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 Make the most of local efforts...


It's not how many visitors you get...

Once you have a site that performs a function for your business, the next step is to get people to come to it. Utilizing "metatags"  and the judicious application of keywords, you can get some traffic from the search engines.  With automated site submission software you can get listed somewhere within hundreds of directories and lists. You can use web rings and join associations, advertise your site cooperatively through link exchange programs, send direct mail announcements, talk it up in newsgroups, and so on.
If you rely on these methods alone, your hit counter may be busy, but random traffic wandering in from the internet will likely contain a relatively low percentage of actual prospects.
More important than the amount of traffic you get is the quality of that traffic. It doesn't matter how many visitors your counter registers- what matters is how many of your visitors actually do business with you after or while visiting your site.

"This is the type of visitor
you want to attract."

Especially for small operations serving a niche or local market, the highest quality visitor you can get on your site is someone who is already interested in doing business with you.
With a site designed to leverage your existing advertising, to make your presentation and move your prospect toward placing an order, this is the type of visitor you want to attract.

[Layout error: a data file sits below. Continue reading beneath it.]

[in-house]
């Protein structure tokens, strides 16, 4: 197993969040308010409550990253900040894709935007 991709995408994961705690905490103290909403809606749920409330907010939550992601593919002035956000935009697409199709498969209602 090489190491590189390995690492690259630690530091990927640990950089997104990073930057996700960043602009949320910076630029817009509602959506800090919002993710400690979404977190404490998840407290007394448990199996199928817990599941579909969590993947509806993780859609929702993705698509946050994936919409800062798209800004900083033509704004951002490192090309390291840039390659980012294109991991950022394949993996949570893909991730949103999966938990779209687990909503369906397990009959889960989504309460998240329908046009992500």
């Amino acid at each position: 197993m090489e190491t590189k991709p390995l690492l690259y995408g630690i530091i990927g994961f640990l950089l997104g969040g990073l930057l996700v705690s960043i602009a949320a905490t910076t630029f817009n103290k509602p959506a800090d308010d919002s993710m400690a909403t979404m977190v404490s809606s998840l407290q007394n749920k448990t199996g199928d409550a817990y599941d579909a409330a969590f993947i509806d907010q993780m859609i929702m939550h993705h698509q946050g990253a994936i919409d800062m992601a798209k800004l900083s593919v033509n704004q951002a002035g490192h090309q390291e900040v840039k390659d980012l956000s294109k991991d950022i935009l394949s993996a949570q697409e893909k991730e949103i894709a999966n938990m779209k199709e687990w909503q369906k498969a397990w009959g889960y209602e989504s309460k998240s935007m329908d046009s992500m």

Leverage your existing efforts...

The trouble with advertising on a slim budget is that you really can't afford the space to accomplish much more than getting your prospect's attention. The internet changes that. Now your three line classified or 1/16th page black and white can direct a prospect to your in-depth presentation on the web.
If you do any kind of advertising at all for your business, include your web address in that advertising.  Feature it prominently.   Anyone who types it into their browser has at least some interest in knowing more about what you offer.  Just make certain that your site actually provides the additional information they are looking for and is not just an online version of the same ad.

"Your web address becomes
a part of your company's name."

Whether your efforts are as simple as passing out business cards or as ambitious as a billboard/radio/television campaign, by the time a potential customer reaches your website you have already gained their interest. Cement that interest into concrete action by providing the information they need to decide whether to pursue doing business with you.
Besides business cards, phone book listings, and stationery, there are plenty of low cost ways to get your site's address out. Have magnetic signs, bumper stickers, or airbrushed front tags made for your automobiles. Have tee shirts made up, or ball caps.  Try to get your site's address into people's hands.  Give out key rings, ball point pens, calendars, promotional materials of any sort, all with your company name and URL.  Attach a signature to all your email messages that contains a clickable link to your site. In short, any time your name or your company's name is mentioned, your web address should be mentioned along with it.

It takes patience and commitment ...

Your web address becomes, for all practical purposes, a part of your company's name. Bear in mind, however, that this does require a genuine commitment to the site- nothing discourages a potential customer quite like an abandoned or obviously outdated website.
The days of "instant success" on the web, if they ever existed, are gone.  There are millions of web sites now, and these are a fraction of what is to come.  Not so different, after all, from any other endeavor- it takes effort to promote your site, and patience to see results.

 

For your promotional printing needs, visit  iPrint.com...



Promoting your site with search engines...

Make the most of local efforts...

 

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